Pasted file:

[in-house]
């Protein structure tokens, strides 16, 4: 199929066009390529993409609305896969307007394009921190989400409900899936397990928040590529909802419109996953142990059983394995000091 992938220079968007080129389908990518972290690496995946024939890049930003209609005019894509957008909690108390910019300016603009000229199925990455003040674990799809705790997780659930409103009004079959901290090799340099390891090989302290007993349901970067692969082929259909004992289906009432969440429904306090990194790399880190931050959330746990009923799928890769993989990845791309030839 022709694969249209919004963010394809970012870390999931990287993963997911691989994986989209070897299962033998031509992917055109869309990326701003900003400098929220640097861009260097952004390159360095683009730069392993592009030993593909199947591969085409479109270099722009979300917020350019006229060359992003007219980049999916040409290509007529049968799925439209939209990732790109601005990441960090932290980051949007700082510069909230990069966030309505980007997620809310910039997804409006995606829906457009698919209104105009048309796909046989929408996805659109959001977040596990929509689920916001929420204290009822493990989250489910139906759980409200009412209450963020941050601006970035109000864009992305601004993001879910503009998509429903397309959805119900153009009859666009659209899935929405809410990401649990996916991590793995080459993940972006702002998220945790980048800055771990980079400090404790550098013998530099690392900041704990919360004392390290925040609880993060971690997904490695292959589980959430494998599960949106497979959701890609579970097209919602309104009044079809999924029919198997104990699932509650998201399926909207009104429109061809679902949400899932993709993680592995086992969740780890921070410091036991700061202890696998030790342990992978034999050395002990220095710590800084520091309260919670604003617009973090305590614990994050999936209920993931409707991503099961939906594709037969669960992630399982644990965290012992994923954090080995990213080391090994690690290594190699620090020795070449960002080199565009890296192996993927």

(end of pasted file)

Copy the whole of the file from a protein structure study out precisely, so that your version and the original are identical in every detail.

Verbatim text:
[in-house]
């Protein structure tokens, strides 16, 4: 199929066009390529993409609305896969307007394009921190989400409900899936397990928040590529909802419109996953142990059983394995000091 992938220079968007080129389908990518972290690496995946024939890049930003209609005019894509957008909690108390910019300016603009000229199925990455003040674990799809705790997780659930409103009004079959901290090799340099390891090989302290007993349901970067692969082929259909004992289906009432969440429904306090990194790399880190931050959330746990009923799928890769993989990845791309030839 022709694969249209919004963010394809970012870390999931990287993963997911691989994986989209070897299962033998031509992917055109869309990326701003900003400098929220640097861009260097952004390159360095683009730069392993592009030993593909199947591969085409479109270099722009979300917020350019006229060359992003007219980049999916040409290509007529049968799925439209939209990732790109601005990441960090932290980051949007700082510069909230990069966030309505980007997620809310910039997804409006995606829906457009698919209104105009048309796909046989929408996805659109959001977040596990929509689920916001929420204290009822493990989250489910139906759980409200009412209450963020941050601006970035109000864009992305601004993001879910503009998509429903397309959805119900153009009859666009659209899935929405809410990401649990996916991590793995080459993940972006702002998220945790980048800055771990980079400090404790550098013998530099690392900041704990919360004392390290925040609880993060971690997904490695292959589980959430494998599960949106497979959701890609579970097209919602309104009044079809999924029919198997104990699932509650998201399926909207009104429109061809679902949400899932993709993680592995086992969740780890921070410091036991700061202890696998030790342990992978034999050395002990220095710590800084520091309260919670604003617009973090305590614990994050999936209920993931409707991503099961939906594709037969669960992630399982644990965290012992994923954090080995990213080391090994690690290594190699620090020795070449960002080199565009890296192996993927």